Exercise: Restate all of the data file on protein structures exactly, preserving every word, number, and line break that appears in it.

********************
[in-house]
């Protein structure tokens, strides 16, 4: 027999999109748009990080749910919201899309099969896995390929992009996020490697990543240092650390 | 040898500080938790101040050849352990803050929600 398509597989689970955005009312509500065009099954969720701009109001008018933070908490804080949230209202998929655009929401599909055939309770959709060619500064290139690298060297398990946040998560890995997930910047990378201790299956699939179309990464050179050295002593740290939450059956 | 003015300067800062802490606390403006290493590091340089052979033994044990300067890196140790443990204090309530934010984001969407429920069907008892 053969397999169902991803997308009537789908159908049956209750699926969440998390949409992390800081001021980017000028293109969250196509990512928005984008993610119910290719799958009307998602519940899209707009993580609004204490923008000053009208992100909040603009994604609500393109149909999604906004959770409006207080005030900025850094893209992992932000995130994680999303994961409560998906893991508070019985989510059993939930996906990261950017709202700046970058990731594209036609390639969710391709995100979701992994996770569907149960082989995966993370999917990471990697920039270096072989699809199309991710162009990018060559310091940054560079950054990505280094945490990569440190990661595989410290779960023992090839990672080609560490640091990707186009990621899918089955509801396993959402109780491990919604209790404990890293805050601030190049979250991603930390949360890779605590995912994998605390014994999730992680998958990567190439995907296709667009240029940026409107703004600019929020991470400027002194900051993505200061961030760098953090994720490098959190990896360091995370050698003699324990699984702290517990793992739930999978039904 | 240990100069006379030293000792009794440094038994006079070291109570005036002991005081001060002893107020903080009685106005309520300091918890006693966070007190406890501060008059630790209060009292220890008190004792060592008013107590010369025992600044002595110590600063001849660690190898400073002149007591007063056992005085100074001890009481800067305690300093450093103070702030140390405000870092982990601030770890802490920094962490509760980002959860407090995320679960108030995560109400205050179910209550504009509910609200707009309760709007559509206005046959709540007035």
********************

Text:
[in-house]
């Protein structure tokens, strides 16, 4: 027999999109748009990080749910919201899309099969896995390929992009996020490697990543240092650390 | 040898500080938790101040050849352990803050929600 398509597989689970955005009312509500065009099954969720701009109001008018933070908490804080949230209202998929655009929401599909055939309770959709060619500064290139690298060297398990946040998560890995997930910047990378201790299956699939179309990464050179050295002593740290939450059956 | 003015300067800062802490606390403006290493590091340089052979033994044990300067890196140790443990204090309530934010984001969407429920069907008892 053969397999169902991803997308009537789908159908049956209750699926969440998390949409992390800081001021980017000028293109969250196509990512928005984008993610119910290719799958009307998602519940899209707009993580609004204490923008000053009208992100909040603009994604609500393109149909999604906004959770409006207080005030900025850094893209992992932000995130994680999303994961409560998906893991508070019985989510059993939930996906990261950017709202700046970058990731594209036609390639969710391709995100979701992994996770569907149960082989995966993370999917990471990697920039270096072989699809199309991710162009990018060559310091940054560079950054990505280094945490990569440190990661595989410290779960023992090839990672080609560490640091990707186009990621899918089955509801396993959402109780491990919604209790404990890293805050601030190049979250991603930390949360890779605590995912994998605390014994999730992680998958990567190439995907296709667009240029940026409107703004600019929020991470400027002194900051993505200061961030760098953090994720490098959190990896360091995370050698003699324990699984702290517990793992739930999978039904 | 240990100069006379030293000792009794440094038994006079070291109570005036002991005081001060002893107020903080009685106005309520300091918890006693966070007190406890501060008059630790209060009292220890008190004792060592008013107590010369025992600044002595110590600063001849660690190898400073002149007591007063056992005085100074001890009481800067305690300093450093103070702030140390405000870092982990601030770890802490920094962490509760980002959860407090995320679960108030995560109400205050179910209550504009509910609200707009309760709007559509206005046959709540007035």